3. When struggling readers have weaknesses in phonics, explicit phonics remediation should be provided, tailored to students’ levels of skill development. The evidence of successful interventions for older struggling readers with programs that teach graphosyllabic patterns (Bhattacharya & Ehri, 2004), complex GPC patterns (Savage et al., 2019), and other code and morphological concepts (e.g., Lovett et al., 2000) likewise indicate the need to extend the scope of remedial instruction for students with phonics weaknesses. The teaching concepts that have been found to be beneficial with poor readers suggest content that in all likelihood would enrich code instruction in the regular classroom as well.

CLOSING REMARKS

The research reviewed here underscores the importance of the kindergarten year for teaching phoneme awareness and letter knowledge, and for segueing into beginning reading with phonics instruction that is systematic, explicit and synthetic. Subsequent word-level instruction needs to extend beyond first grade, covering more advanced content about the structure of the writing system. For students needing further support in word reading skills, phonics interventions should be provided at the level required.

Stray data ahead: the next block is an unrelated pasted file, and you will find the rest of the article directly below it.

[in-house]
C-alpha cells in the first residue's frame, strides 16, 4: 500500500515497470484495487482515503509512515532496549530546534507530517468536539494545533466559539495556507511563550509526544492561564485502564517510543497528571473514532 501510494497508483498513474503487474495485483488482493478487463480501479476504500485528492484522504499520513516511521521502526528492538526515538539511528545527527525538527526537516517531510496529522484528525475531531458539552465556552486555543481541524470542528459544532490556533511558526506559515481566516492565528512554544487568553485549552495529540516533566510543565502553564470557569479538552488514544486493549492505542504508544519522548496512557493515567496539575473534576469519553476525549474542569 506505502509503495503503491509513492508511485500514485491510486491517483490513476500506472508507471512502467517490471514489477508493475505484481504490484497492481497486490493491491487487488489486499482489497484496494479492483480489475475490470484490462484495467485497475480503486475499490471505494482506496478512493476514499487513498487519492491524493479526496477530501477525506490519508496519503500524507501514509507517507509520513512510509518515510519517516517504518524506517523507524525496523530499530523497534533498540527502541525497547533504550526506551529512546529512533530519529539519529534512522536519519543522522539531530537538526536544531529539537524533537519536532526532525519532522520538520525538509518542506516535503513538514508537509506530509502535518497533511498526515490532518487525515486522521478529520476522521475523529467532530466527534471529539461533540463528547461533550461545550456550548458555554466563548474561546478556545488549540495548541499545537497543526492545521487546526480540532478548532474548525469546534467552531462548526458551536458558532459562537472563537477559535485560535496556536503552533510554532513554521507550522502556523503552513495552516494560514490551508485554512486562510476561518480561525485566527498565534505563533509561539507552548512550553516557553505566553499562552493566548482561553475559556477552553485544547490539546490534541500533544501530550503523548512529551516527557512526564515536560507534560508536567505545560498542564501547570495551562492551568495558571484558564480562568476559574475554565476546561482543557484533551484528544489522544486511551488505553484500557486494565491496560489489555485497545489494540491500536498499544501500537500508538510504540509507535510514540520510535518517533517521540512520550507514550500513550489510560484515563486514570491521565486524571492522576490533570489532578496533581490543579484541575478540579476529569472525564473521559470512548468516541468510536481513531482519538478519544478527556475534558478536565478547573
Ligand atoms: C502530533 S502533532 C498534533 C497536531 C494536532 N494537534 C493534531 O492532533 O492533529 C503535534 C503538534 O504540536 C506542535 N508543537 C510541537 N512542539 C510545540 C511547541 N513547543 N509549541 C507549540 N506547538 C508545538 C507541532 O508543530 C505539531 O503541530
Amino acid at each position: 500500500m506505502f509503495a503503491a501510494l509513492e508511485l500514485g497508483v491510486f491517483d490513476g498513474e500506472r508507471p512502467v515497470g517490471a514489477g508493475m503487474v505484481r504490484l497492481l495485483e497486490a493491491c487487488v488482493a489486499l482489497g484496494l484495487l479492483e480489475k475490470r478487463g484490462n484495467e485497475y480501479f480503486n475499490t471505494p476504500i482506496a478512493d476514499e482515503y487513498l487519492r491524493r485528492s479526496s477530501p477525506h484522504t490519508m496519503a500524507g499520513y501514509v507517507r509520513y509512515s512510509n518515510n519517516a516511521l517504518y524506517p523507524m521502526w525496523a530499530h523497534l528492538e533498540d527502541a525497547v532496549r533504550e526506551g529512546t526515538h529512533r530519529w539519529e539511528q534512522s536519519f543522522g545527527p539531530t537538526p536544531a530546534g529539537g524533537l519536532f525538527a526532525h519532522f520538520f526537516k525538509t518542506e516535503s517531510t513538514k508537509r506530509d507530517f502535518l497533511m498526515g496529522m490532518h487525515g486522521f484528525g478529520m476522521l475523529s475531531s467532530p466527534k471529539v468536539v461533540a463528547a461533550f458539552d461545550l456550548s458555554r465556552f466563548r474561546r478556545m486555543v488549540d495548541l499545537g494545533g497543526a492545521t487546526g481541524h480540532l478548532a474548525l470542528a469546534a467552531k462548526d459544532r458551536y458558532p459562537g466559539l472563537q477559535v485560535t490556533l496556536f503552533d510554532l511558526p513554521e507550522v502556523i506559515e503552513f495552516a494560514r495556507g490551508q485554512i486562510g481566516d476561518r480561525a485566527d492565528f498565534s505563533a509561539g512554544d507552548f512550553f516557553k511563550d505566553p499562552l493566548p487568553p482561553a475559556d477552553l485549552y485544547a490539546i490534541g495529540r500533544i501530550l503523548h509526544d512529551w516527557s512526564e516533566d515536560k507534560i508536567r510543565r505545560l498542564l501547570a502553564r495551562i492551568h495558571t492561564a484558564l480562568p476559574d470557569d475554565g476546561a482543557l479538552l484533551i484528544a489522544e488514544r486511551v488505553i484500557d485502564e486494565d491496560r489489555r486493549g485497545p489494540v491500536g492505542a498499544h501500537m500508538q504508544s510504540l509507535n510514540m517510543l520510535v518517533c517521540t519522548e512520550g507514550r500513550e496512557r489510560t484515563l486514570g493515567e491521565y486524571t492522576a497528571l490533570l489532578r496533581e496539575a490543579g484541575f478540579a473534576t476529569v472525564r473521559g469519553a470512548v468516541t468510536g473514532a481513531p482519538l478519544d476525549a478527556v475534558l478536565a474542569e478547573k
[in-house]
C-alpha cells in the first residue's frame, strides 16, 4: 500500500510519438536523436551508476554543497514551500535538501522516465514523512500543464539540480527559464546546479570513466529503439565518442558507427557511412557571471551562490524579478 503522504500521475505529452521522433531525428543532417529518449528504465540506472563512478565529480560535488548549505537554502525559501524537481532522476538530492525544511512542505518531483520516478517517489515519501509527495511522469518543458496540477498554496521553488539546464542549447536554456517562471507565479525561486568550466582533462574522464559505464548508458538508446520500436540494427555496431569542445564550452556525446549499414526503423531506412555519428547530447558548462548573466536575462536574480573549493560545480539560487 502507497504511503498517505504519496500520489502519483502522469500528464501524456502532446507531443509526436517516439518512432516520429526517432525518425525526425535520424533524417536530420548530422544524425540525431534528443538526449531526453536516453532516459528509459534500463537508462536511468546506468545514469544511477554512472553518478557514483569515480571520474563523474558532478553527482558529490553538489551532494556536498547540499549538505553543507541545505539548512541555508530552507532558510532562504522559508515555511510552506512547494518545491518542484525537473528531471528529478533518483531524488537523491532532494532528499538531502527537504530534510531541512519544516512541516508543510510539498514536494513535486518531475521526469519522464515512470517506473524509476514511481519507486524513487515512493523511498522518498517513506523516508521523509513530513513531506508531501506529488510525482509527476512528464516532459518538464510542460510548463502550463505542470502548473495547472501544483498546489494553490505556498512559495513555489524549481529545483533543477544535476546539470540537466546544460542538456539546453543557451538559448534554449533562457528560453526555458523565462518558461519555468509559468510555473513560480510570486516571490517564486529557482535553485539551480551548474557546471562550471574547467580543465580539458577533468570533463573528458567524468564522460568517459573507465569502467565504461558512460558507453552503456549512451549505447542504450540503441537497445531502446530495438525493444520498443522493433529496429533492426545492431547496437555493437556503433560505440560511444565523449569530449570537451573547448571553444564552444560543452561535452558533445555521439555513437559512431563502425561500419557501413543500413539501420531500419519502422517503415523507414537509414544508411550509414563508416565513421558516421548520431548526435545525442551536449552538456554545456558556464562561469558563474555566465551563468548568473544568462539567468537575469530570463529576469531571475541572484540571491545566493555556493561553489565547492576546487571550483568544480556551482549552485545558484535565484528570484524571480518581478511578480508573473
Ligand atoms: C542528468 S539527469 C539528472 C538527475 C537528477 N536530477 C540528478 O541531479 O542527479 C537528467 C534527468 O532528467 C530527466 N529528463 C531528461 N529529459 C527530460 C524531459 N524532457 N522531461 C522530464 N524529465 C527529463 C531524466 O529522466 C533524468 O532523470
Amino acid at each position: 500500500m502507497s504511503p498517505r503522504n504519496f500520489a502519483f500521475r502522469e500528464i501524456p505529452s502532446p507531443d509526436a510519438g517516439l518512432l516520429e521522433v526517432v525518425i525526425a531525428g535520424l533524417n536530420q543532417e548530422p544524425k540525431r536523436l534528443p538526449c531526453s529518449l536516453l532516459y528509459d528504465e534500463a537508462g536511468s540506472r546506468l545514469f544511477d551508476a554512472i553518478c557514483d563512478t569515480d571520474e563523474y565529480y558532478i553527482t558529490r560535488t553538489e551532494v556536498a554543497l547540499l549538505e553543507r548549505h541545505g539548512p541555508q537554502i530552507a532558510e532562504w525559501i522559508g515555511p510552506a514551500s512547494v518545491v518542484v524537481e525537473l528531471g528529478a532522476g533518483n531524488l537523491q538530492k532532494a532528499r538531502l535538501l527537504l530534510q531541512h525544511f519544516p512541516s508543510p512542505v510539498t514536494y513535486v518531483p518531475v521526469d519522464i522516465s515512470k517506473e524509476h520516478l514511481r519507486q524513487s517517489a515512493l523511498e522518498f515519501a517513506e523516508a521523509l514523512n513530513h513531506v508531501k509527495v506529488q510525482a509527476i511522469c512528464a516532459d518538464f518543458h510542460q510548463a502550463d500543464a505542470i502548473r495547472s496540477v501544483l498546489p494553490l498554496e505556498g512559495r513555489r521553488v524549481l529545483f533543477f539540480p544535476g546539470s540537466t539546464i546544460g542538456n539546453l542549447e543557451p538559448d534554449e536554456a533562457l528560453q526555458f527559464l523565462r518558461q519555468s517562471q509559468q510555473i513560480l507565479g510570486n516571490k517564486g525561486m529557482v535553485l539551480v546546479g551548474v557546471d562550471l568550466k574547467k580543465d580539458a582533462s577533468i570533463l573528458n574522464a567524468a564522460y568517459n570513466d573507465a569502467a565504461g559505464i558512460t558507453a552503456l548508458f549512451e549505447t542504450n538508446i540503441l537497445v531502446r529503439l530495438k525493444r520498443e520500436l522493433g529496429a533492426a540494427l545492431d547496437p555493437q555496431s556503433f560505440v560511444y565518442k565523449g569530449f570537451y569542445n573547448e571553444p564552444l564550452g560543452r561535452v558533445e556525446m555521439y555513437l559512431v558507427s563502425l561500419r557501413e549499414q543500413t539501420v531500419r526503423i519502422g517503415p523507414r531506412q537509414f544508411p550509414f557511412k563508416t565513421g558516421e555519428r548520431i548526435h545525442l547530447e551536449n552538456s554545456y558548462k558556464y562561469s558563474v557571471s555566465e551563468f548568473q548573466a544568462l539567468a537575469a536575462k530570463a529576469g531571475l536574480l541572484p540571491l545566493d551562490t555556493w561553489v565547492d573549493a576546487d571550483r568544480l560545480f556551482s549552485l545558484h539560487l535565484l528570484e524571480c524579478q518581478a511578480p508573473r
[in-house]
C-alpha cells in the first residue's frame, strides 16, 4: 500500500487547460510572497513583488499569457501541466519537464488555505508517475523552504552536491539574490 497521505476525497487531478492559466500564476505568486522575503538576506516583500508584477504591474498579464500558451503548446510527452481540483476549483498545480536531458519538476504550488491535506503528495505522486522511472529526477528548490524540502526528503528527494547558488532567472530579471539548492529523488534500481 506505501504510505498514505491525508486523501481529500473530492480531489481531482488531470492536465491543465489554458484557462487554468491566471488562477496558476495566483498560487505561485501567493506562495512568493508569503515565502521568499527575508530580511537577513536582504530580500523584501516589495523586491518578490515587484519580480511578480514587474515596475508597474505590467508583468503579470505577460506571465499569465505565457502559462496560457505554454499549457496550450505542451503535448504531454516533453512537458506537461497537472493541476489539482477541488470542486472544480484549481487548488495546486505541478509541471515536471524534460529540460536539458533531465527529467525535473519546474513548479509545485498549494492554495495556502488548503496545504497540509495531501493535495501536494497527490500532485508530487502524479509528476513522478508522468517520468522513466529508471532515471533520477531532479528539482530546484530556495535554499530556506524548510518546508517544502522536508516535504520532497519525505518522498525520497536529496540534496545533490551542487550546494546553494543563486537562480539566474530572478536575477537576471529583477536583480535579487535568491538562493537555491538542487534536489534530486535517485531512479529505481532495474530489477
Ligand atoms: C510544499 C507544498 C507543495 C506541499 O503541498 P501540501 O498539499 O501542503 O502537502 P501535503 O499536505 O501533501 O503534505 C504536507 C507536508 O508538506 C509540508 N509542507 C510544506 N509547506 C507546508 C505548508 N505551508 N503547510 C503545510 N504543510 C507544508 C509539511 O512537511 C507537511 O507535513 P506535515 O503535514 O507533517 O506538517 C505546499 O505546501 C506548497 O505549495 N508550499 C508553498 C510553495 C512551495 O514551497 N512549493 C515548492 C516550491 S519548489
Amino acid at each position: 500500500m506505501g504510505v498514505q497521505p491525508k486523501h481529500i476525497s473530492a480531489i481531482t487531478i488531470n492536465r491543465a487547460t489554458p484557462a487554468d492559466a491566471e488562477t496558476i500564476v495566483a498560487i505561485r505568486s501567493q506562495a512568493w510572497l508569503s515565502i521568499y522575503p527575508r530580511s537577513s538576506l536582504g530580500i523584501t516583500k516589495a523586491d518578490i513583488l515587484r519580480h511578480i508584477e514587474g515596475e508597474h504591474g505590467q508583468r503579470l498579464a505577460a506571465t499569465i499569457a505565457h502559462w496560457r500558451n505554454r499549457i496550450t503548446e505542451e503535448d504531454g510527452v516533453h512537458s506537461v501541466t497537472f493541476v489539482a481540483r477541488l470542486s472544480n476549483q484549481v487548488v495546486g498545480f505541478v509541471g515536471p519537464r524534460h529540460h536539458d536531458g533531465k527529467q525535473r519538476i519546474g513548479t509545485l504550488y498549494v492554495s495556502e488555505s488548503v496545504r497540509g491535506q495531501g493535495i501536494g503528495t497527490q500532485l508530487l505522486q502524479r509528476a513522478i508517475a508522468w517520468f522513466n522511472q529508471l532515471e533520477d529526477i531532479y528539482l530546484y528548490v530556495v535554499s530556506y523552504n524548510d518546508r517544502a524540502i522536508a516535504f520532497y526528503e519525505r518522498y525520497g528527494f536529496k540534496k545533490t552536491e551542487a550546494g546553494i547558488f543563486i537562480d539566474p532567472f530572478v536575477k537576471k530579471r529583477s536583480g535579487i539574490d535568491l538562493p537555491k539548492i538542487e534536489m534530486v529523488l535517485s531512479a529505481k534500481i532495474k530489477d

In closing, I want to add that evidence clearly indicates the benefits for students of being consistently engaged with reading and writing activities in addition to being provided with explicit and systematic instruction in phoneme awareness and phonics instruction. For example, Xue and Meisels (2004) published results from a large sample of kindergarten children (n=13,609), reporting that “integrated language arts works better in classrooms where phonics is also taught more frequently (p. 219)” and vice versa. This observation concurs with conclusions reached long ago by Chall (1967) and by Adams (1990), and again stated in the NRP report, that teaching phonics is not in opposition to providing ongoing reading and writing activities with a focus on comprehension and communication. In short, it is well past time for the reading wars to be over and for widespread recognition that both components are essential for literacy success (Castles, Rastle, & Nation, 2018). In turn, it is of the utmost importance to give current and future teachers the knowledge and skills required to provide this breadth of instruction.


Please note that Susan Brady's paper is published and based in America.

As this is an 'international' site and organisation, and we are learning from research findings in a range of different countries and contexts, I think it is important to appreciate that developments in the various English-teaching countries/contexts - that is, where these are 'the same' more or less, or where there are nuanced differences between, for example, sequences of explicit phonics programmes and practices.

In England: